A couple of days ago, I read an article about the incarceration of First Lieutenant Clint Lorance. That article illustrates just how insane the new rules of engagement have become. However, it is not the first time I have heard of such nonsense. Since President Obama took office, the military and Pentagon have been purged of the most knowlegeable, capable, seasoned and dedicated commanders and ranking enlisted. He has replaced them with goat humpers and Muslim loving socialists.
The troops recognize this and morale among them is at an all time low. They have little to no respect for their Commander-In-Chief. They fear disciplinary action for any bold move, be it offensive or defensive. They question every pull of the trigger, fearing that any direct contact could be career ending with extended incarceration. It causes our fighting forces to hesitate. That instantaneous delay is why there have been proportionately far more more deaths and injuries since Al Queda was decimated than prior.
The current rules of engagement do little more than make our ground troops targets and it infuriates me, as it should you. In order to keep collateral damage to a minimum, these brave men and women must almost wait until someone in the squad is hit in order to return fire and take out the bad guys.
Having lived almost within mortar range of Camp Pendleton, I have had the opportunity to speak with numerous Marines who have spent multiple tours in Iraq, Afghanistan and some with time in neighboring countries. Some have also served in Africa. Every one, I mean every single one of them has a story about the rules of engagement, how restrictive they are and how dangerous they can be. As a combat veteran, I thought the first one or two I heard were simply gilded war stories. I quickly learned that was not the case.
Here are just a few scenarios that allowed the enemy the upper hand. I have to paraphrase because I did not record the conversations. But, I relate them as accurately as I recall them. Language has been intentionally scrubbed for this post.
1. We saw two men digging a hole along side the road. The Lt. requested permission to engage and was told to stand down until we were sure they were planting an IED. Because of the possibility that there were civilians in the area who might be injured, permission to engage was denied.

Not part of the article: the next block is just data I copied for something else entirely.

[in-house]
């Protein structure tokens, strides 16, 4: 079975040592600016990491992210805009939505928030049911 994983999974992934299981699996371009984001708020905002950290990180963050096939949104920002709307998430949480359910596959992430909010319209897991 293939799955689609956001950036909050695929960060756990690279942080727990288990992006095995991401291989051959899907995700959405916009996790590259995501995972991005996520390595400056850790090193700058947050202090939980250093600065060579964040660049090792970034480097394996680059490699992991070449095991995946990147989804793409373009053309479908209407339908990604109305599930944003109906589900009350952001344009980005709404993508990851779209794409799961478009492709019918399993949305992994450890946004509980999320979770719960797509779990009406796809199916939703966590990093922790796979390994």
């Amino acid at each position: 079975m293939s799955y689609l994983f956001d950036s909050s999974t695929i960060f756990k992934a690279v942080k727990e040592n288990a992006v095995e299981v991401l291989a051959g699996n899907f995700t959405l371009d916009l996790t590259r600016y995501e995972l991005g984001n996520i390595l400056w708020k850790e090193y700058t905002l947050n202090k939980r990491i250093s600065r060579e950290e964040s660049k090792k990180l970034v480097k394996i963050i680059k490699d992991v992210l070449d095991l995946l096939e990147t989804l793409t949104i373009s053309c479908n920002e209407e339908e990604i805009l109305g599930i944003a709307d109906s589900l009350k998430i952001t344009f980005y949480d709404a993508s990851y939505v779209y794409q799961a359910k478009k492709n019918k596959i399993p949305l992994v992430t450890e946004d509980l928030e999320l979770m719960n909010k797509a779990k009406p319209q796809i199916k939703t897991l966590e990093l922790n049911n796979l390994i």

We watched from our position about 100 meters out as they laid a package on the ground, unfolded what looked to be a U.S. issue entrenching tool and began to dig. One of the two watched for traffic while the other did the digging. Once complete, they placed the package into the hole and covered it. Each step was relayed to command. We were told to stand down.
Once they left the area, we approached the site. In spite of the fact that we’d had eyes on them all the time, when we arrived it was difficult to see where the IED was buried. We hunkered down about 20 meters from where we believed it had been buried and Gunny authorized Timmons to grenade the site. His second grenade blew a charge that would have taken out a Humvee and perhaps as many as three in convoy. We had lost visual on the two hadjis and were denied permission to pursue.
2. A young Marine, awaiting his fourth deployment to the East, said that if a rag head was walking down the road carrying a rocket launcher, they could not fire on him unless he intentionally trained the weapon on them. By then it might be too late. This is where death and dismemberment needlessly occurs.
3. At another time, one of our heroes told of calling for support as he and his men were being surrounded by about twenty enemy combatants. They were told by their command that, due to the proximity of a village (over a kilometer), air or arty support would not be available; civilians could be injured. They were granted permission to engage if they took fire, though. He also shared with me that they disregarded the order and eliminated the threat.
If these ridiculous rules of engagement don’t indicate treasonous behavior on behalf of the administration, what does?